This is my second article discussing Third Avenue Value funds, a habit I began with this article. I have been a long-time owner of the Third Avenue Value Fund, and have always found Martin Whitman's letter and the quarterly reports of all the funds educational and informative. This quarter's mailing also included the annual prospectus dated February 28, 2014, while the quarterly reports are dated January 31, 2014. I will endeavor to download electronic copies next quarter to facilitate an earlier and more timely review instead of waiting for my mailed "hard" copies.
Third Avenue has always maintained a tightly focused value investing mindset. The phrase "well-financed company trading at a (deep) discount to our conservatively estimated net asset value" or similar probably appear in every quarterly report ever filed. Mr. Whitman and the portfolio managers focus on individual companies and also often mention they cannot predict macro-economic factors. They also do not "chase" momentum stocks and have held large holdings of cash when prices have become too "dear". Much like Berkshire-Hathaway (NYSE:BRK.A) (NYSE:BRK.B) and other value-oriented investors, this has hurt performance when market multiples are expanding, which is discussed in this quarter's letters. While the funds enjoyed a good year in 2013 and the 1st quarter of 2014, the over-all market gains were not matched due to this value orientation. While some upside was lost, protection from quick shifts in market sentiment exist in TAV funds not available to the index investor.
One reason for this is the "active share" component of the Third Avenue Funds. "Active share" is the percentage of investments in a fund that differ from the tracking index (adapted from Investopedia). A higher active share means the managers are actively managing the fund and not merely copying their tracking index. This does not mean there is high turnover nor is it directly related to performance. As active, bottom-up managers, the portfolio managers at Third Avenue have fairly high "active share" measures. This is exacerbated by a general aversion to "window dressing" and following the herd mentality exhibited by the portfolio managers. This also hurts performance during momentum driven markets but also serves to diversify a portfolio that also contains index funds or ETFs. Personally, this is one way I use TAV funds-balancing the index funds in my 401(k) by purchasing TAV funds in other accounts.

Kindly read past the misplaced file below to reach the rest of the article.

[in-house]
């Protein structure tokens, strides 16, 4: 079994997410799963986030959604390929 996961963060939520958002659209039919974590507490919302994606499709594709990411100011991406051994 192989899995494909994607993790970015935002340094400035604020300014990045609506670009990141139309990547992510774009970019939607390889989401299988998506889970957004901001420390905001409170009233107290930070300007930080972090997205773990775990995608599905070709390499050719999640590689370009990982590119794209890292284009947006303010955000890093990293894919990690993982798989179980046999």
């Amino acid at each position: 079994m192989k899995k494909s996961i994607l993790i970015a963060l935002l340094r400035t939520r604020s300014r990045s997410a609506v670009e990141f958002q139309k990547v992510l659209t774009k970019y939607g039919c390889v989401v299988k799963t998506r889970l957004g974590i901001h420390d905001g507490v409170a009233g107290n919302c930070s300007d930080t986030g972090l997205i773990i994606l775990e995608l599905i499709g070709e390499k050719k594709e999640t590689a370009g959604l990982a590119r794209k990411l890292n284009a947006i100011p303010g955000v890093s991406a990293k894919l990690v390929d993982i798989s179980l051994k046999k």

Another distinctive feature of the Third Avenue Funds are turnover rates nearly 50% or less than the averages among actively managed funds. With the exception of the Distressed Credit Fund, all the Third Avenue funds display exceptionally low turnover from year to year-normally about 1/3 of positions. This is driven both by a disciplined buying process, and that many of the investments need some time to "work out" and realize intrinsic value-often in a resource conversion of some type. Rapid trades are rarely made, and the aforementioned lack of "window dressing" trades also depress turnover. This benefits the TAV investor whether in a taxable or tax-sheltered account by reducing hidden transaction costs but especially would be of benefit to the investor holding TAV funds in a taxable account. Limiting turnover should shelter this investor from short-term capital gains-especially important if annual distributions are reinvested, incurring a tax liability that must be paid from other sources.
Another similarity between Mr. Whitman and team and Mr. Buffet and Mr. Munger and their portfolio managers is the large ownership stake/skin in the game they hold in the Third Avenue portfolios. Mr. Whitman has always mentioned that much of his personal wealth is in the funds, and this is also the standard for the portfolio managers. They manage their specific fund as an owner as well as the hired manager. This is also carried over into the investments each fund makes-one evaluation of a target company's management is whether they also have "skin in the game" and manage the company as owners instead of as short-term oriented managers. Mr. Whitman and the portfolio managers "walk the walk" as owners of portions of companies, not traders of pieces of paper and put their personal fortunes behind this. While the mutual fund industry has a proclivity to hire away managers and seek higher fees, the fact that many Third Avenue managers retire from the company after years managing a fund and building their wealth as owner-managers aligns their interests with the investors in the funds.